When BD00 saw Bjarne’s inheritance tree example, he said to himself “Dude, you got it wrong. If you wanted to model the real world, here’s what you shoulda presented“:
It woulda added a touch of edgy humor to the book, dontcha think?
When I write my first programming book, I’m gonna have diagrams like that and code fragments like this in it:
I’m thinking of hatching a kickstarter.com project and titling the hybrid book something like “Management Idiots And Programming Idioms“. What would you name it, and would you buy it?
Since I have the privilege of using C++11/14 on my current project, I’ve been using the new language idioms as fast as I can discover and learn them. For example, instead of writing risky, exception-unsafe, naked “new“, code like this:
I’ve been writing code like this instead:
By using std::unique_ptr instead of a naked pointer, I don’t have to veer away from the local code I’m writing to write matching delete statements in destructors or in catch() exception clauses to prevent inadvertent memory leaks.
I could’ve used a std::shared_ptr (which can be copied instead of “moved“) in place of the std::unique_ptr, but std::shared_ptr is required to maintain a fatter internal state in the form of strong and weak owner counters. Unless I really need shared ownership of a dynamically allocated object, which I haven’t so far, I stick to the slimmer and more performant std::unique_ptr.
When I first wrote the std::unique_ptr code above, I was concerned that using the std::move() function to transfer encapsulated memory ownership into the safeTgtList vector would add some runtime overhead to the code (relative to the C++98/03 style of simply copying the naked pointer into the scaryTgtList vector). It is, after all, a function, so I thought it must insert some code into my own code.
However, after digging a little deeper into my concern, I discovered (via Stroustrup, Sutter, and Meyers) that std::move() adds zero runtime overhead to the code. Its use is equivalent to performing a static_cast on its argument – which is evaluated at compile time.
As Scott Meyers stated at GoingNative13, std::move() doesn’t really move anything. It simply prepares for a subsequent real move by casting its argument from an lvalue to an rvalue – which is required for movement of an object’s innards. In the previous code, the move is actually performed within the std::vector::emplace_back() function.
Quoting Scott Meyers: “think of std::move() as an rvalue_cast“. I’m not sure why the ISO C++ committee didn’t define a new rvalue_cast keyword instead of std::move() to drive home the point that no runtime overhead is imposed, but I’d speculate that the issue was debated. Perhaps they thought rvalue_cast was too technical a term for most users?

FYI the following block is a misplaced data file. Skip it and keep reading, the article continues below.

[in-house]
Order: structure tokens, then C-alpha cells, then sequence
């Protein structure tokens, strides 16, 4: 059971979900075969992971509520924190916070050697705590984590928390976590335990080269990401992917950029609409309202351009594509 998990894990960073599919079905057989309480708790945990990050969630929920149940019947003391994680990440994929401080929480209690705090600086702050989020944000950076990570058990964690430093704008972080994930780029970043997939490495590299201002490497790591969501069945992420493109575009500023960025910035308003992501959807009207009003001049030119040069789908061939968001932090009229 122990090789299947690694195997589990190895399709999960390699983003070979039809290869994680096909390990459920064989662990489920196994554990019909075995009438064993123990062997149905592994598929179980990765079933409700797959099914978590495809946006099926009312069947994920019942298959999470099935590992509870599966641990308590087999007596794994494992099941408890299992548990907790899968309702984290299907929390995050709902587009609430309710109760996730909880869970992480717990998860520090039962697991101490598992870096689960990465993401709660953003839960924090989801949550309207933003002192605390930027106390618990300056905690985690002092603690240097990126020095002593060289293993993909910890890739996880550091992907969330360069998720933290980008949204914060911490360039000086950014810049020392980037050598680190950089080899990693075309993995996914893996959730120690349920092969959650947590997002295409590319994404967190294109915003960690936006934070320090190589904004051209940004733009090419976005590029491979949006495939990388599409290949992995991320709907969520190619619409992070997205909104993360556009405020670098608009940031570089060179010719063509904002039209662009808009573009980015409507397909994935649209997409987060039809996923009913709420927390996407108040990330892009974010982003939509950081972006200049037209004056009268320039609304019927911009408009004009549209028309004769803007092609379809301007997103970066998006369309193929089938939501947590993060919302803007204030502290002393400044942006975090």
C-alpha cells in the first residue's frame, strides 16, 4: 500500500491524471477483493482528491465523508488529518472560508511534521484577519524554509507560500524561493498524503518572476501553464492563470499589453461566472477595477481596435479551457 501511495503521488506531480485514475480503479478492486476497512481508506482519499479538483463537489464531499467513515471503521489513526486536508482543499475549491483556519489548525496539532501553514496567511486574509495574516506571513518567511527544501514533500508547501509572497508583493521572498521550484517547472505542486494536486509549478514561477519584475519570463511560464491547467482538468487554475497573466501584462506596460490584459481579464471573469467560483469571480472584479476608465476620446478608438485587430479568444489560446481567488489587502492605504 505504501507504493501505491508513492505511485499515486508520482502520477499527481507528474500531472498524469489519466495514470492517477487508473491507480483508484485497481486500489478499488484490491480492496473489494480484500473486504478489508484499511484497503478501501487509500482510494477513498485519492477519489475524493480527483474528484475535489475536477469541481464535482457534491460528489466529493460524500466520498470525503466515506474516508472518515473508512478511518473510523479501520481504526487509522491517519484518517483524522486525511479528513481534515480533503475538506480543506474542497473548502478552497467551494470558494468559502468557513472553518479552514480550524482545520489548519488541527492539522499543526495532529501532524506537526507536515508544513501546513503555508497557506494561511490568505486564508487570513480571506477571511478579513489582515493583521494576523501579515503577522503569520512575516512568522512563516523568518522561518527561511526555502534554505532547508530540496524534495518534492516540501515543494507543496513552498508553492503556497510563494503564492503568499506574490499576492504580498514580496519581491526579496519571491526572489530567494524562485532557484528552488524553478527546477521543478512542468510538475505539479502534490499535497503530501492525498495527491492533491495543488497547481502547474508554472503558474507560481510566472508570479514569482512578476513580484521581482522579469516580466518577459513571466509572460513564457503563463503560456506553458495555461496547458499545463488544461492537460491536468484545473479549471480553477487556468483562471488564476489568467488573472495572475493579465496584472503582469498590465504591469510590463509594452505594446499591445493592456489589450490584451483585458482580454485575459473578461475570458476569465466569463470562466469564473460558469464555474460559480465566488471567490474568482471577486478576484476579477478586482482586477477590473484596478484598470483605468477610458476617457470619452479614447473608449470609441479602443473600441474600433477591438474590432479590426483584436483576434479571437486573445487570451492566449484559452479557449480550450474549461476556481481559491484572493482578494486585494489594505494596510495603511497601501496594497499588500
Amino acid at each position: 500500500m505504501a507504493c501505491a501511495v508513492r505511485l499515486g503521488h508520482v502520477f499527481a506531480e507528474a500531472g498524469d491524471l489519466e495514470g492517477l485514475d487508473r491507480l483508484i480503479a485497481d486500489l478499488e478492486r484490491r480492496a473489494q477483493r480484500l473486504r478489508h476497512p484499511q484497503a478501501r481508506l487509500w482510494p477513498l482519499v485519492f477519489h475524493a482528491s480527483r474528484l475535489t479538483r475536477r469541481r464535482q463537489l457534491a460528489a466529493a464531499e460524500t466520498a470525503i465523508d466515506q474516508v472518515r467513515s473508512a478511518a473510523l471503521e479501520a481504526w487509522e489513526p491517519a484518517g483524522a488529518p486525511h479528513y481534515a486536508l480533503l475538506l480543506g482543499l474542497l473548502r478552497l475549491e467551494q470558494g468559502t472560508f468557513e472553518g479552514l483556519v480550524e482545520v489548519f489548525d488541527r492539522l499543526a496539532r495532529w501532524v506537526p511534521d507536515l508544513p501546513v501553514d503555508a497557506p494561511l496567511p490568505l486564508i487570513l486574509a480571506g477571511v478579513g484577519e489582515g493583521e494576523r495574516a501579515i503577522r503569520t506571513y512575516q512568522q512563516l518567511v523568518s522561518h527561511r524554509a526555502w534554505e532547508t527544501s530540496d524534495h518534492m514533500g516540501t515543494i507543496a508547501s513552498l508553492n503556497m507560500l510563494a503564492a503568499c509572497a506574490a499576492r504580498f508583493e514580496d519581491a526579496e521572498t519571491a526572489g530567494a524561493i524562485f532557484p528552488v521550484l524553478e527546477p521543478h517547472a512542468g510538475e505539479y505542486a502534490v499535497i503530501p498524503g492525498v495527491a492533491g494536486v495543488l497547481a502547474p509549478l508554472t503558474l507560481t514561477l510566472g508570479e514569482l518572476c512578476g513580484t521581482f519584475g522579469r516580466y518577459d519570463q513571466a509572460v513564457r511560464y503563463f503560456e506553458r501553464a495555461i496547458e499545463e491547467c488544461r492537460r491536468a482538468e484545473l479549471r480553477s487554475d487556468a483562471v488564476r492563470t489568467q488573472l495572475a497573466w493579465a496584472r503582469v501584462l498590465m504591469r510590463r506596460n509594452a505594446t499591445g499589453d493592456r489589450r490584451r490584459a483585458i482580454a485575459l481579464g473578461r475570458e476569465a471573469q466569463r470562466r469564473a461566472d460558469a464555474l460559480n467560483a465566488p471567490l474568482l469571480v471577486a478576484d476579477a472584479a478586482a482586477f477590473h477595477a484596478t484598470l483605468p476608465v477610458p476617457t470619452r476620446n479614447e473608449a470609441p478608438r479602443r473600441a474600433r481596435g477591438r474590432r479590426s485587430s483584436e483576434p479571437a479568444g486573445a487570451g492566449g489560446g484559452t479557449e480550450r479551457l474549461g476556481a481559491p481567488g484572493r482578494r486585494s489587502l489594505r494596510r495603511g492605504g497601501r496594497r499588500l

As I said early in the post, the code example is “like” the code I’ve been writing. The real code that triggered this post is as shown here:
Since each “entry” CfarDetState object must be uniquely intialized form it’s associated CfarCrossing object, I can’t simply insert estd::make_unique<CfarDetState>() into the emplace_back() function. All of the members of each “entry” must be initialized first. Regardless of whether I use emplace_back() or push_back(), std::move(entry) must be used as the argument of the chosen function.
If you didn’t already know it, I’m a fan of the C++ programming language. Of course, not everybody feels the same way. There are many smart people who are among the “haters“.
C++ is a horrible language. It’s made more horrible by the fact that a lot of substandard programmers use it, to the point where it’s much much easier to generate total and utter crap with it. – Linus Torvalds
When I read anti-C++ tirades like Linus Torvalds’ emotionally charged attack, it always stings a little at first. But then I eventually step back from the “emotional-me” and remember (thanks to the teachings of Byron Katie and Eckart Tolle) that the world will never be the way I “demand!” it to be. The length of time it takes me to disengage from abstract thought-storms like these and return to earth is proportional to how deeply I’m attached to one side of the debate stomping around in my head.
“The test of a first-rate intelligence is the ability to hold two opposing ideas in mind at the same time and still retain the ability to function.” – F. Scott Fitzgerald